Sacral and presacral lesions: Cytopathologic analysis and clinical correlates



Although percutaneous biopsies of the spine at thoracolumbar levels have proven value, the benefit in the sacrococcygeal region has not been presented thoroughly in the literature. This region has unique anatomic and oncologic properties.

The cytopathologic files at The Johns Hopkins Hospital over a 20-year-period were searched. Imaging studies and medical records were also reviewed.

Ninety-one cases of sacral/presacral FNA were identified. There were 46 males and 45 females; 62% had a prior history of malignancy. The most common presentation was lower back pain (44%). Imaging revealed lytic and/or soft tissue lesions masses from 1 to 12 cm (mean = 5.0 cm). Of the 71 (78%) diagnostic cases, 19 (27%) were nonneoplastic, 2 (3%) were suspicious for neoplasm, while 50 (70%) cases were neoplastic. Of the nonneoplastic cases, 10 (53%) showed nonspecific inflammation. Two (4%) of the 50 neoplastic lesions were benign tumors (schwannoma and neurofibroma), and of the malignant cases, 11 (23%) were primary, and 37 (77%) were metastatic/secondary. The most common primary malignant tumor was chordoma (four cases, 36%). Of the 37 secondary tumors, the most common were colorectal carcinoma (8, 22%) and plasmacytic tumors (5/9, 56%). The overall accuracy, sensitivity and specificity of FNA were 96, 95, and 100%, respectively.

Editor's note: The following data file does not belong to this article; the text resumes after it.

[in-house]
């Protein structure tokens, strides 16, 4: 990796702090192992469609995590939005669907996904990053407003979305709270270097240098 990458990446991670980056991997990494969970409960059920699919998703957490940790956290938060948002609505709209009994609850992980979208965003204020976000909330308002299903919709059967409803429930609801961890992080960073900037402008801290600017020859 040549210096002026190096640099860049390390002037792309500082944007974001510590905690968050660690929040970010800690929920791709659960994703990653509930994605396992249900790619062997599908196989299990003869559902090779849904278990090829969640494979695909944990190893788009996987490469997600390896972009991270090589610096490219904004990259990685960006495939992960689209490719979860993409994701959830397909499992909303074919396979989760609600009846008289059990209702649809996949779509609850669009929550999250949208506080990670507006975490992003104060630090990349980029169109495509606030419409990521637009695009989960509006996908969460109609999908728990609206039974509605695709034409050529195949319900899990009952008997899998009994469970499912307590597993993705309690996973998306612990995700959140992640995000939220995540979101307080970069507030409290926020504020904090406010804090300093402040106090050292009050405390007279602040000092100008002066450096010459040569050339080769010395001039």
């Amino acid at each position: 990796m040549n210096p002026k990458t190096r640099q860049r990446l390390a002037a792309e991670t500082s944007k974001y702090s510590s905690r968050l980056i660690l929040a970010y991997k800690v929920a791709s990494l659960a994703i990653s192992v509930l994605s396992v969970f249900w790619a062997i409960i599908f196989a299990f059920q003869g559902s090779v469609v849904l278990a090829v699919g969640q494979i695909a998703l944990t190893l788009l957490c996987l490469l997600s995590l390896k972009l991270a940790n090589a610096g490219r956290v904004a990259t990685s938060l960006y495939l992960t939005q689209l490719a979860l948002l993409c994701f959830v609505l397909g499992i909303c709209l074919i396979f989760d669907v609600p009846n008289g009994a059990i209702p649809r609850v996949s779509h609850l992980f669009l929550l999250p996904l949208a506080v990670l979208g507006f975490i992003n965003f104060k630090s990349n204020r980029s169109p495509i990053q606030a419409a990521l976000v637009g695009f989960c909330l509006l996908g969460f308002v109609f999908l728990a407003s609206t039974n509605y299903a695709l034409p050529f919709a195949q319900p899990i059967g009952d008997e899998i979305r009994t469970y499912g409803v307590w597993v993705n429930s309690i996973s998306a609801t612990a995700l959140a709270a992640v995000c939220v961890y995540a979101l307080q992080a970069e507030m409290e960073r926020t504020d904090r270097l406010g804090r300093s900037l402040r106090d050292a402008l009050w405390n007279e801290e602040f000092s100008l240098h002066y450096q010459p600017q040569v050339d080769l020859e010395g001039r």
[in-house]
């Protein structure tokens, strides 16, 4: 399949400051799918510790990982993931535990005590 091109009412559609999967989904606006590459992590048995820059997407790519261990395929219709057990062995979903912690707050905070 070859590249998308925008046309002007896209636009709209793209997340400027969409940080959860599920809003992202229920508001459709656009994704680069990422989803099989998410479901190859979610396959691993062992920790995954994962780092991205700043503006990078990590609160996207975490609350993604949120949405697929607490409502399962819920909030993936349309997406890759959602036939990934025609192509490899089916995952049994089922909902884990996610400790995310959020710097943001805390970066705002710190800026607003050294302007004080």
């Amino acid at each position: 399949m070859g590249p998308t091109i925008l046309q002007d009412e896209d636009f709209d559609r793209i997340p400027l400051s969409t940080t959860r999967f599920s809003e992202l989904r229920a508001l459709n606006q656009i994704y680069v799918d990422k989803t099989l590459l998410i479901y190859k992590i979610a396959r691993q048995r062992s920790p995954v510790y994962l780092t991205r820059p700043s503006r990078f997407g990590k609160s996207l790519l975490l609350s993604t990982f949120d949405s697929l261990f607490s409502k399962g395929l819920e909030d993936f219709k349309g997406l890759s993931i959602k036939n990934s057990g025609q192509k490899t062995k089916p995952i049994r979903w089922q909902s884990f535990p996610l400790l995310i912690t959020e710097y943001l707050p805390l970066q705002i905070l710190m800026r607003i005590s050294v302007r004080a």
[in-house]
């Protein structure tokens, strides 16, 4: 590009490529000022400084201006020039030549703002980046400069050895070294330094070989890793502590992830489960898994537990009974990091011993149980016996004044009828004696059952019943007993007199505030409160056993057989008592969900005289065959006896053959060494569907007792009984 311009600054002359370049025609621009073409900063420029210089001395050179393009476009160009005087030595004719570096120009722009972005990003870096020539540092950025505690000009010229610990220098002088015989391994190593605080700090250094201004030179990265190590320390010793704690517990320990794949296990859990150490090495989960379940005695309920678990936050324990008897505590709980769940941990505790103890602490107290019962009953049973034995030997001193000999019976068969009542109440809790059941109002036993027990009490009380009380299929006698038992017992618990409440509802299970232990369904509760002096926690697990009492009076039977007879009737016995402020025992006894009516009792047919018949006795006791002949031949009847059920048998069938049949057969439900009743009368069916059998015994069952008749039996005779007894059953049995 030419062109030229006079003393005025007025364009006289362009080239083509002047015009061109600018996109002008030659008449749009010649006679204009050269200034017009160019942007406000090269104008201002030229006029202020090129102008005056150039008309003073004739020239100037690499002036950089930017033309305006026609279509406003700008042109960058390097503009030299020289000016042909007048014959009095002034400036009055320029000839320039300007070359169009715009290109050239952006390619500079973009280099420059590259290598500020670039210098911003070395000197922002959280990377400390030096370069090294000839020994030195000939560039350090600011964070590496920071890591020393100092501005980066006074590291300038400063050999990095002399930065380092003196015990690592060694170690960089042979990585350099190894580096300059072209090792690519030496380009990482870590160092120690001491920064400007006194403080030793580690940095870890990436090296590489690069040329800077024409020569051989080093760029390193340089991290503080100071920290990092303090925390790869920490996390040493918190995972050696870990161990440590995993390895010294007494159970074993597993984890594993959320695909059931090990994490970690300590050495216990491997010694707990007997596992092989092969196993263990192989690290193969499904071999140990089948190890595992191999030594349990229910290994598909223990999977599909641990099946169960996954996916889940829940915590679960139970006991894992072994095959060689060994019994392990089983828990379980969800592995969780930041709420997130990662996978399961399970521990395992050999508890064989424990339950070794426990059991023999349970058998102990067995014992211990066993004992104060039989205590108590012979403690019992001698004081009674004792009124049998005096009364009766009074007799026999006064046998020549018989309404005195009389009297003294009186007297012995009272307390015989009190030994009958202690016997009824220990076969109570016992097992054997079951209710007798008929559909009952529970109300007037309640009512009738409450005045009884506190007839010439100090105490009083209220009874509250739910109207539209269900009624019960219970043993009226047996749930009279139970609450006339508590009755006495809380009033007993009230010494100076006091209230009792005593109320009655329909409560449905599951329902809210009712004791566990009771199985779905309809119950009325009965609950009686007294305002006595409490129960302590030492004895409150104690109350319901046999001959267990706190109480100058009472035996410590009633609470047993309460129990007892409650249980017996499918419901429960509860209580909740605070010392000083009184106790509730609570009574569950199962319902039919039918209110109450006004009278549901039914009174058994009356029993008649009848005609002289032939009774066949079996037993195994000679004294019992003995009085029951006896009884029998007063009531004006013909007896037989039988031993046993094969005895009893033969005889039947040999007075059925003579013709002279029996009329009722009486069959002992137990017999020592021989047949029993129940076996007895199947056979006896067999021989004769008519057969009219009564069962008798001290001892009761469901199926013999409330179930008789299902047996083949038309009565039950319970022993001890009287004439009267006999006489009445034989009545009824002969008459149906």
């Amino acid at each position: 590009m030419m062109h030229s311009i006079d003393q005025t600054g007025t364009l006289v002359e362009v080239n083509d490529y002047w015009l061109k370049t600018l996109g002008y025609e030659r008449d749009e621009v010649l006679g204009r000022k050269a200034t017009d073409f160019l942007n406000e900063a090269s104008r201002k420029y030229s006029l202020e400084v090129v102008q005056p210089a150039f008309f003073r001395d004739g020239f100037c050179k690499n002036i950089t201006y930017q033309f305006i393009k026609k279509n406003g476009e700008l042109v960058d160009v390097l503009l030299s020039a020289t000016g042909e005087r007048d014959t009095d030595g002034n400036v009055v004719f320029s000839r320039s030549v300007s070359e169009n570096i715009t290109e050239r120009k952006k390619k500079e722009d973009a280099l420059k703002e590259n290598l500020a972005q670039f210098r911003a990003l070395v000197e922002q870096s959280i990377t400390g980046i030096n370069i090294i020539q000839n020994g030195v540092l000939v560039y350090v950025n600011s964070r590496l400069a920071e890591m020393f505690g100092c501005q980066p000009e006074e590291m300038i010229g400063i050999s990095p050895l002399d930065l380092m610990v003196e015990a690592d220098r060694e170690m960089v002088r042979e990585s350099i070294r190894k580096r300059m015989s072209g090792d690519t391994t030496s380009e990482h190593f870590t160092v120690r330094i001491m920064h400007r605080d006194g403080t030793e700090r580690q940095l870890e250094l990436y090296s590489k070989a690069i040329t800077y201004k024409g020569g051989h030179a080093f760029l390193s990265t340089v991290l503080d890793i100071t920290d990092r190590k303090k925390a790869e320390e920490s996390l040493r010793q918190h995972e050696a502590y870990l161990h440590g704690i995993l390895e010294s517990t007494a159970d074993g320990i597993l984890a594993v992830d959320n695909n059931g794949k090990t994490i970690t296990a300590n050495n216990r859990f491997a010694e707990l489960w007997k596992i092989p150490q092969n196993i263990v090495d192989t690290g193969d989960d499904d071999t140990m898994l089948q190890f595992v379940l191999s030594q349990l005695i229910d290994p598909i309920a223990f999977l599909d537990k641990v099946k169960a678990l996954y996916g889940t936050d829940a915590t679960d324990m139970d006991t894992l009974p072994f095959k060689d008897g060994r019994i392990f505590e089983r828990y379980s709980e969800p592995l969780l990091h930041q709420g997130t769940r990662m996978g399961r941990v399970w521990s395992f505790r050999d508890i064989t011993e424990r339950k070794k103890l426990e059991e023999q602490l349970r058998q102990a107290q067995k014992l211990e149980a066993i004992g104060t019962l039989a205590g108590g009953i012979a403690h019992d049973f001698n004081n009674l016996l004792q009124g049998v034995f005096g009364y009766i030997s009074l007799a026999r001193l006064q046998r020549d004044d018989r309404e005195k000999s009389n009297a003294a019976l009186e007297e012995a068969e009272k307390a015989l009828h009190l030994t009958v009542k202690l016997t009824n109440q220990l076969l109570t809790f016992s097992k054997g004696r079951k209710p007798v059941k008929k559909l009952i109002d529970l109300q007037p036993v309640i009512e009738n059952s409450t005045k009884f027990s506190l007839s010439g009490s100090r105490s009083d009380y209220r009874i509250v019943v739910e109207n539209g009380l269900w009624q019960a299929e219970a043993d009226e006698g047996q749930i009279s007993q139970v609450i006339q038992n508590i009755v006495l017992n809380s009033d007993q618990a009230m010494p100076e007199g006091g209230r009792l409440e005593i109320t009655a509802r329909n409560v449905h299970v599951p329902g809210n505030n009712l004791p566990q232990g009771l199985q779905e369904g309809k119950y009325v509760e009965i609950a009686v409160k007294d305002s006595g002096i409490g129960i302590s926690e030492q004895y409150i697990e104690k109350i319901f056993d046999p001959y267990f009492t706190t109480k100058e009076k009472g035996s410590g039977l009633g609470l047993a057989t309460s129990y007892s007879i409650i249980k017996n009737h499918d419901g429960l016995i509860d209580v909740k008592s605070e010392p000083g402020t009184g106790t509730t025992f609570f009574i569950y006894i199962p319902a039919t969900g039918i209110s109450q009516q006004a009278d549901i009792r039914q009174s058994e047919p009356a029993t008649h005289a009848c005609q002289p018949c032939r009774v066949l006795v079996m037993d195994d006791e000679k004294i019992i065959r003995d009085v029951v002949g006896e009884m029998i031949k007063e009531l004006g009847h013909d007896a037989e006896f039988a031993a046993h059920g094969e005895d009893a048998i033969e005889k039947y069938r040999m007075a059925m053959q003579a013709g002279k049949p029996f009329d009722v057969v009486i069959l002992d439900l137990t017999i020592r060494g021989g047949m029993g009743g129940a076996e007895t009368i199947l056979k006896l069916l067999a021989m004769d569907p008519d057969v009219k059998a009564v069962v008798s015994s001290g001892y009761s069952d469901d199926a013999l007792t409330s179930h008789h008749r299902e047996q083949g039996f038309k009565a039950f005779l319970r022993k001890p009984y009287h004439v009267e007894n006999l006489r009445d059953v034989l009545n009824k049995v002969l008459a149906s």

Sacral and presacral lesions represent rare targets for FNA. Benign tumors are rare (2%). Most cancers are metastatic (41%), with colorectum being the most common primary site (9%). Primary malignancies are uncommon (14%), with chordomas being the most frequent of these entities (4%). Diagn. Cytopathol. 2012. © 2010 Wiley Periodicals, Inc.